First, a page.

Four Teachers Take Science To New Heights - - Tyler, Longview, Jacksonville |ETX News


Four Teachers Take Science To New Heights

"One minute you're sitting on the floor of the aircraft, the next you're just floating."  Loren Lykins teaches chemistry and physical science at Carlisle High School, but not even more than 15 years of teaching could have prepared him for his latest endeavor.

Floating like the astronauts, something most of us can only dream of.

"When you're a kid you look at clouds and you think, yeah, they're just floating by," said Charla Jordan, a biology teacher at Carlisle.  "When you're on the airplane and you get the opportunity, it's just an absolutely amazing feeling."  A group of teachers from Carlisle were welcomed to the wonderful world of weightlessness on-board NASA's C-9 aircraft.  The group took their lesson plans to new heights in March, selected by NASA to test one of their classroom projects along with teachers from all over the world.  It's something Lykins was determined to be a part of.

"We opened up, and we talked about it," said Lykins.  "We had lots of neat ideas from the kids."  He and his students came up with an apparatus which helped them see the effects of different gravity conditions on various types of soil.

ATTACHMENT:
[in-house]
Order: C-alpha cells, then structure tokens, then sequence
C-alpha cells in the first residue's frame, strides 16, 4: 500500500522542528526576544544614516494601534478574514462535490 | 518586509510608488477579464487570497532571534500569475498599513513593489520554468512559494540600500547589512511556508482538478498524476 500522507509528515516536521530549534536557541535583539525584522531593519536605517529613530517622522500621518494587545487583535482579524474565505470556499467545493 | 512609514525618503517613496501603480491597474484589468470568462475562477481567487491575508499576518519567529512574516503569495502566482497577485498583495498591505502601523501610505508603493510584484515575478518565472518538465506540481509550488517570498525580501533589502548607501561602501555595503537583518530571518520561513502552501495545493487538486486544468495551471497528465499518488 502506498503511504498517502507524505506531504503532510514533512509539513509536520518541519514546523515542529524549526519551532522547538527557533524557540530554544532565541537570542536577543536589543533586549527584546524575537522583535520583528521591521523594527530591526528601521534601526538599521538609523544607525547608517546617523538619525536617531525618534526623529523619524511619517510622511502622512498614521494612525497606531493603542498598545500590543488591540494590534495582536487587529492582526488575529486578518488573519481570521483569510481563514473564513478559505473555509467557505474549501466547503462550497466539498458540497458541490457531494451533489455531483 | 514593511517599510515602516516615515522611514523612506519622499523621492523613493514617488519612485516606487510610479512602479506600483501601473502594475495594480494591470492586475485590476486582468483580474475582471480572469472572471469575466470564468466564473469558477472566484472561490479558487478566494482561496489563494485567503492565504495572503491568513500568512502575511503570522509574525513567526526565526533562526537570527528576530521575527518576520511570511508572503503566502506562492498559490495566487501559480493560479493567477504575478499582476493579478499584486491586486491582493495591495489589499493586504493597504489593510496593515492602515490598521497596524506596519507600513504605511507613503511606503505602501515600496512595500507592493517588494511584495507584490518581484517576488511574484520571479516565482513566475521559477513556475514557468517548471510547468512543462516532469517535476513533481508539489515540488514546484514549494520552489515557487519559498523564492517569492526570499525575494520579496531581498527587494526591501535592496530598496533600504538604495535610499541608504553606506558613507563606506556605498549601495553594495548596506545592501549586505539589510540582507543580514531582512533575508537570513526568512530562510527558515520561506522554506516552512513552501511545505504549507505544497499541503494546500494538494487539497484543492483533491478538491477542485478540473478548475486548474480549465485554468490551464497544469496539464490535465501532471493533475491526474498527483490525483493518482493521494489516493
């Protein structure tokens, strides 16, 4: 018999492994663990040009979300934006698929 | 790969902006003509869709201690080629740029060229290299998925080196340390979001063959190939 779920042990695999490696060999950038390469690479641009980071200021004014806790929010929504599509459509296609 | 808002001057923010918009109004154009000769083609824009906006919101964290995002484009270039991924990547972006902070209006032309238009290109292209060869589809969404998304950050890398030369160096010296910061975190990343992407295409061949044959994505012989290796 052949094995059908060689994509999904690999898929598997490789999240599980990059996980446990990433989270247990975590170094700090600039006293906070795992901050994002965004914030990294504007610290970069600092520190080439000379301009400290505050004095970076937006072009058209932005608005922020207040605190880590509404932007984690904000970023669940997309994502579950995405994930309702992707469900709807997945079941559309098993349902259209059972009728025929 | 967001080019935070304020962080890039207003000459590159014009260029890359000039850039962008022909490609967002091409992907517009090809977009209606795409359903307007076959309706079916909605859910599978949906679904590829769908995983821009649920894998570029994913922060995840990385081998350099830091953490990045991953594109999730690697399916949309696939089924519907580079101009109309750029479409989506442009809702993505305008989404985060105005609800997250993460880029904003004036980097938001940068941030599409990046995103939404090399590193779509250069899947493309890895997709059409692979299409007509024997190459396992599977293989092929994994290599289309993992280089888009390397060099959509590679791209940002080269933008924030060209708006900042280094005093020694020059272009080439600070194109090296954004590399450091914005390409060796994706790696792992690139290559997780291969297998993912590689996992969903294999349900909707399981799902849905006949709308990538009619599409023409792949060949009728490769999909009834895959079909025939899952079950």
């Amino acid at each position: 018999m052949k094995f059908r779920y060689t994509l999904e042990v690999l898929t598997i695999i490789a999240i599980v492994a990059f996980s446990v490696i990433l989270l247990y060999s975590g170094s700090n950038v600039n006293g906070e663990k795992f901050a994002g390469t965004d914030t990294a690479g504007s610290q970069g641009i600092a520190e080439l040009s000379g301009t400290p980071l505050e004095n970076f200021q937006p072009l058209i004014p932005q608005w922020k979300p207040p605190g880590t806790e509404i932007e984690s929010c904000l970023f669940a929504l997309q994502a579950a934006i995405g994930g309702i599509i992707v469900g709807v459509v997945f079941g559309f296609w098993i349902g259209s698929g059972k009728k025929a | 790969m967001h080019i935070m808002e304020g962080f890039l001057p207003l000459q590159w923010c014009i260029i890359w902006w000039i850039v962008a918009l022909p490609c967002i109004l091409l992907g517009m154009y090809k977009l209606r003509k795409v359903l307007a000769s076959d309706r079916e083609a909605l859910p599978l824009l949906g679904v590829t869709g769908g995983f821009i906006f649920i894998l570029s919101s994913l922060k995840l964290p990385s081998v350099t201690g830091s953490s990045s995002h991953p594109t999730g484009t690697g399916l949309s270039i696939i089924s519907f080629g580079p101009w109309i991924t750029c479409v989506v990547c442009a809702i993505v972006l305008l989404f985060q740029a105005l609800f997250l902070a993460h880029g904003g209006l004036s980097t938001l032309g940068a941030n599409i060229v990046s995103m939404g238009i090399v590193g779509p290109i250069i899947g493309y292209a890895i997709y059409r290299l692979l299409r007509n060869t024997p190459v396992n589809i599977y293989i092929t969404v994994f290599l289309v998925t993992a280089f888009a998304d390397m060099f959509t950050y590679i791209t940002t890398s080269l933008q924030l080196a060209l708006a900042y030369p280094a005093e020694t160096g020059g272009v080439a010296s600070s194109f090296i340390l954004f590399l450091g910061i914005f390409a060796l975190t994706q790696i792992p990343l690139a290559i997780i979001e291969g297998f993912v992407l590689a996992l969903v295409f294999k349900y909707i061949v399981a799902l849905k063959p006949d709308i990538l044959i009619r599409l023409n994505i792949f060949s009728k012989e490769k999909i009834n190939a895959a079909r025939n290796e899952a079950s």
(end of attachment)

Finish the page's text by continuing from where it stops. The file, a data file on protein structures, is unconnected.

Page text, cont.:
"We built it in such a way that it would hold 14 test tubes that would hold the soil simulate, and it served it's purpose," said Steve Stegall, who built the instrument.  After submitting a proposal, the team was selected among thousands to take their project into the air.

"Probably the worst thing about this whole project was that I could not take students on the C-9," said Lykins.  But these astronaut teachers brought their experiences right back into the classroom with one goal in mind. 

"There's a big, wide world out there and they can get out and do whatever they want to," said Jordan.  "This gives us a little chance to bring back some of that big, wide world to them."  It's a lesson students took close to heart.  Buddy Beall, a senior at Carlisle, said he's planning to be an aerospace engineer.  "Being able to actually know what's going on outside this little area is pretty cool," said Jaymee Hayes, another senior.

Layron Livingston, Reporting.


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